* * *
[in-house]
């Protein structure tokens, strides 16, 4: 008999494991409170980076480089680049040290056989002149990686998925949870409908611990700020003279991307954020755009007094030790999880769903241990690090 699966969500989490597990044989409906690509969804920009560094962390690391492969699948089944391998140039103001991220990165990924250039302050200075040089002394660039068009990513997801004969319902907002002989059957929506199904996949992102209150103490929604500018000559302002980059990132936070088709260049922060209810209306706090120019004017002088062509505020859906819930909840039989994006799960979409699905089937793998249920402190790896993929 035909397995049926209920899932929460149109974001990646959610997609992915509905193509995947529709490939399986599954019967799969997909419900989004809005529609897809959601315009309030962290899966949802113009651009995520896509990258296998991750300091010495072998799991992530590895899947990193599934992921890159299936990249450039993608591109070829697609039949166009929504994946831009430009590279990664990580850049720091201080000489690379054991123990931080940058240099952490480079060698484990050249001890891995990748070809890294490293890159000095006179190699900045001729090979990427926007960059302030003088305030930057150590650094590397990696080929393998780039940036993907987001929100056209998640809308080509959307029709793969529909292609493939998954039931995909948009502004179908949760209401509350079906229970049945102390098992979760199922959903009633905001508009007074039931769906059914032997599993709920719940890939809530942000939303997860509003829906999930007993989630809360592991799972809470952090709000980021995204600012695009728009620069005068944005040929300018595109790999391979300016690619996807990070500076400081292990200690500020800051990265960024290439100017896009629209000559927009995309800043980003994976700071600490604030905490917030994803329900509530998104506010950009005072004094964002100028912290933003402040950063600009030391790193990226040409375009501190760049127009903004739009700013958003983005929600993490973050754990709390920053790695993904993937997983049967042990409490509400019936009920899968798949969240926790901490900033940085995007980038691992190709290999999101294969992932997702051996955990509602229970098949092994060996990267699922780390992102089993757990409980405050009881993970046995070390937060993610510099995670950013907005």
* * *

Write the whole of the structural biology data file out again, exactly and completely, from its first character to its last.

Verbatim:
[in-house]
């Protein structure tokens, strides 16, 4: 008999494991409170980076480089680049040290056989002149990686998925949870409908611990700020003279991307954020755009007094030790999880769903241990690090 699966969500989490597990044989409906690509969804920009560094962390690391492969699948089944391998140039103001991220990165990924250039302050200075040089002394660039068009990513997801004969319902907002002989059957929506199904996949992102209150103490929604500018000559302002980059990132936070088709260049922060209810209306706090120019004017002088062509505020859906819930909840039989994006799960979409699905089937793998249920402190790896993929 035909397995049926209920899932929460149109974001990646959610997609992915509905193509995947529709490939399986599954019967799969997909419900989004809005529609897809959601315009309030962290899966949802113009651009995520896509990258296998991750300091010495072998799991992530590895899947990193599934992921890159299936990249450039993608591109070829697609039949166009929504994946831009430009590279990664990580850049720091201080000489690379054991123990931080940058240099952490480079060698484990050249001890891995990748070809890294490293890159000095006179190699900045001729090979990427926007960059302030003088305030930057150590650094590397990696080929393998780039940036993907987001929100056209998640809308080509959307029709793969529909292609493939998954039931995909948009502004179908949760209401509350079906229970049945102390098992979760199922959903009633905001508009007074039931769906059914032997599993709920719940890939809530942000939303997860509003829906999930007993989630809360592991799972809470952090709000980021995204600012695009728009620069005068944005040929300018595109790999391979300016690619996807990070500076400081292990200690500020800051990265960024290439100017896009629209000559927009995309800043980003994976700071600490604030905490917030994803329900509530998104506010950009005072004094964002100028912290933003402040950063600009030391790193990226040409375009501190760049127009903004739009700013958003983005929600993490973050754990709390920053790695993904993937997983049967042990409490509400019936009920899968798949969240926790901490900033940085995007980038691992190709290999999101294969992932997702051996955990509602229970098949092994060996990267699922780390992102089993757990409980405050009881993970046995070390937060993610510099995670950013907005």